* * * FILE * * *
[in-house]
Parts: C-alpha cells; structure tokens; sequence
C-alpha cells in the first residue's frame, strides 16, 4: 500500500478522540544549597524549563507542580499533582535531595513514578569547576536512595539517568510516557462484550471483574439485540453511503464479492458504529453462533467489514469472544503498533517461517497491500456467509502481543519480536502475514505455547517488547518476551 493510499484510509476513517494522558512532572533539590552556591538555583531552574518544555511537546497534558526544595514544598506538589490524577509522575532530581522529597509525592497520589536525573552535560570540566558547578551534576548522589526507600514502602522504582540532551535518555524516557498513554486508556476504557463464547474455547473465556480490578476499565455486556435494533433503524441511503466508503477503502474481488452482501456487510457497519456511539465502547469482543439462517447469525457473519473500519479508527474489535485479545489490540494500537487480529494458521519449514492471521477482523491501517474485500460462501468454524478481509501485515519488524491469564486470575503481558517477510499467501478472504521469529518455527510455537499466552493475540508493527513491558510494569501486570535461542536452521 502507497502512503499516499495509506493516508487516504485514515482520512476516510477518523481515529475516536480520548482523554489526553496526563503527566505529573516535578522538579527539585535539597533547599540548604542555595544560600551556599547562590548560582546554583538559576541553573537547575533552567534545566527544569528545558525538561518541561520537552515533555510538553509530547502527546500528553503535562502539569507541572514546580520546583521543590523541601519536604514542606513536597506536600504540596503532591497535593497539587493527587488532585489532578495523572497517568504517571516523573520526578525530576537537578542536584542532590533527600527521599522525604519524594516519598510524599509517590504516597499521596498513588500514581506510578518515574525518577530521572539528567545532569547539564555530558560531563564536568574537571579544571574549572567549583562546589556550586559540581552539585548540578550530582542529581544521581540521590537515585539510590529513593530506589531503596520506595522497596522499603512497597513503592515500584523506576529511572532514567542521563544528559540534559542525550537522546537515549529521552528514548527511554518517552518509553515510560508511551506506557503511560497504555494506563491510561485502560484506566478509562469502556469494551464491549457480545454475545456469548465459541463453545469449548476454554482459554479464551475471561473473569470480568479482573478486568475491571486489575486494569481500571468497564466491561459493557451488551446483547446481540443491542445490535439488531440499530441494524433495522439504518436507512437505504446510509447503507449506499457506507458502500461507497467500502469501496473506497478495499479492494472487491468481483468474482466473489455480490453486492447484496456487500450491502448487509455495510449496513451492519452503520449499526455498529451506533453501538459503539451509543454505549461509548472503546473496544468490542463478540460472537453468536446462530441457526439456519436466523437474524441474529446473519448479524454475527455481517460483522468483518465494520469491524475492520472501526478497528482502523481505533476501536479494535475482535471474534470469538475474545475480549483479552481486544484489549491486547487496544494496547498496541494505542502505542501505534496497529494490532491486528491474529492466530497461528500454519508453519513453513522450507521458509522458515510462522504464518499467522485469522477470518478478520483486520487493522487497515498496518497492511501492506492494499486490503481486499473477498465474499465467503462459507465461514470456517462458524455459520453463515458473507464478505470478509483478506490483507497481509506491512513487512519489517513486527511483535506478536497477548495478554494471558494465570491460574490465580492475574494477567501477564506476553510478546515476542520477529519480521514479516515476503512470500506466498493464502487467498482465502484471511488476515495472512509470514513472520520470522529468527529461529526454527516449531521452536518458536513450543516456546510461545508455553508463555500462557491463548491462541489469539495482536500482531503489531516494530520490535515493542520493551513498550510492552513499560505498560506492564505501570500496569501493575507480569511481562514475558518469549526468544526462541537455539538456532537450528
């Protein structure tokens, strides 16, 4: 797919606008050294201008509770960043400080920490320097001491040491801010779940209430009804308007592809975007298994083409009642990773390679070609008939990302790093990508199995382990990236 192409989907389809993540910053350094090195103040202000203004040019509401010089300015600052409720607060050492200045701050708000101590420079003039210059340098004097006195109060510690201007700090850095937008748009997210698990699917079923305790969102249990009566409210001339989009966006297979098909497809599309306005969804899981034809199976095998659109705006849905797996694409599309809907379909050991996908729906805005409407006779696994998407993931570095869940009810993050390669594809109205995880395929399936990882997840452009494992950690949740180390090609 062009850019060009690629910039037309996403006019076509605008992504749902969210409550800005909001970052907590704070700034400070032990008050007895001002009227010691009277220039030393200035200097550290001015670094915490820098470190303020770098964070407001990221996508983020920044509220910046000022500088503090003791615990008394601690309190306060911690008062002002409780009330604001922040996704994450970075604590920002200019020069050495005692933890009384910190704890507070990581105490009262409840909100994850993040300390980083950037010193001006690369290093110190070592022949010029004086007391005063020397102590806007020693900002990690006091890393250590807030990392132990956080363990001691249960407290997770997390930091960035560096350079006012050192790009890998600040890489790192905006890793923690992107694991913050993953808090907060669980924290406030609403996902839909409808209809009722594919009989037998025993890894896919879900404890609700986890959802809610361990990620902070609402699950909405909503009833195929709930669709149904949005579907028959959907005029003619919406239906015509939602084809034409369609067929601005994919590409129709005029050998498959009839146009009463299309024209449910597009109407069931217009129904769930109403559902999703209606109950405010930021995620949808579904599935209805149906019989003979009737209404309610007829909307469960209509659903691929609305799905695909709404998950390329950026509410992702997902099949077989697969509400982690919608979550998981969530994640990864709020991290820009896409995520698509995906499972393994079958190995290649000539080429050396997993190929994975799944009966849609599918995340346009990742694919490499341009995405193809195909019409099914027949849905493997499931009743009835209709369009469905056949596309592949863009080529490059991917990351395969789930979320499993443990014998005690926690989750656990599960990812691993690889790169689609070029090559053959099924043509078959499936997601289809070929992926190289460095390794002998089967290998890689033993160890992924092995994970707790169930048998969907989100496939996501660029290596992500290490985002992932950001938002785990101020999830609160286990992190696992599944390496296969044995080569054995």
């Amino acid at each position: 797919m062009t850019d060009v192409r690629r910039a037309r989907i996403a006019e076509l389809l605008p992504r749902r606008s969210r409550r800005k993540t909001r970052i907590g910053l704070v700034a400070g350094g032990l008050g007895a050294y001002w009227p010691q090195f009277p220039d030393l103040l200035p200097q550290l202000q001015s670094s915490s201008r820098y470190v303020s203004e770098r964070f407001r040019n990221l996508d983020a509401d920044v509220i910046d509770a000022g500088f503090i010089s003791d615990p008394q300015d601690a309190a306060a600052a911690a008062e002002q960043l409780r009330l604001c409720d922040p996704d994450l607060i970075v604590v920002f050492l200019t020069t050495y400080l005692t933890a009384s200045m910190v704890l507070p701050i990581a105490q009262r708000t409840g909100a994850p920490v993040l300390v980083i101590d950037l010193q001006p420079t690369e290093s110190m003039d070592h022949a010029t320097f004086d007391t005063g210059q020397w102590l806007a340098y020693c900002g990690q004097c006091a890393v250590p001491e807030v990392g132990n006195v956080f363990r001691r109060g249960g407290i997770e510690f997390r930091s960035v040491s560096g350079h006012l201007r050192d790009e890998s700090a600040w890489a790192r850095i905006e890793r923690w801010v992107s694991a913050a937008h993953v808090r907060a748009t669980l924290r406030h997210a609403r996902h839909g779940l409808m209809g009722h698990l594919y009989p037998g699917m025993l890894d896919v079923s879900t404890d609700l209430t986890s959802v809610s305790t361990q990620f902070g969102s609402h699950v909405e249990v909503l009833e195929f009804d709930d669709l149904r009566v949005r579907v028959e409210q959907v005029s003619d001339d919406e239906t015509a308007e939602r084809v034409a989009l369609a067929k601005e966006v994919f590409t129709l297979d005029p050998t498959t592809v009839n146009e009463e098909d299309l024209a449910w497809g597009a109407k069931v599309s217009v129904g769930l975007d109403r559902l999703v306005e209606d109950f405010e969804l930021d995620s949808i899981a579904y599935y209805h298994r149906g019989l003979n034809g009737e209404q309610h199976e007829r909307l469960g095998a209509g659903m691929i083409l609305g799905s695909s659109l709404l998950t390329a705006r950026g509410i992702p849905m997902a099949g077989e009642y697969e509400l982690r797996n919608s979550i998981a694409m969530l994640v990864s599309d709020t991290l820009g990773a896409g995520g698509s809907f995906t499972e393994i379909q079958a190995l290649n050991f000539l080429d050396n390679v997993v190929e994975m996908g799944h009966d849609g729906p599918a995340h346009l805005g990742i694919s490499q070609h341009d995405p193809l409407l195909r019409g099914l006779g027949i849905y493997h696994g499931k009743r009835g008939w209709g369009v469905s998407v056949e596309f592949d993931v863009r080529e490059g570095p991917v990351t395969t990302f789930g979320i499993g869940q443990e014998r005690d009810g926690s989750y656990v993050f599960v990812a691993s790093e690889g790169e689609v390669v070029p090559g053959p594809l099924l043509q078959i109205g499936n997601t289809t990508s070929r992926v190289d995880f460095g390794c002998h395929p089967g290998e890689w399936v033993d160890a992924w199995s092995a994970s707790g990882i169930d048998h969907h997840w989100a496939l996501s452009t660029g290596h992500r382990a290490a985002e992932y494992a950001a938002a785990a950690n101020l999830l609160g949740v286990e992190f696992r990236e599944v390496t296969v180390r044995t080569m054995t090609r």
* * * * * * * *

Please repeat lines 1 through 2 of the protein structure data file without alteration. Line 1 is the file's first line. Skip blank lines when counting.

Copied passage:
[in-house]
Parts: C-alpha cells; structure tokens; sequence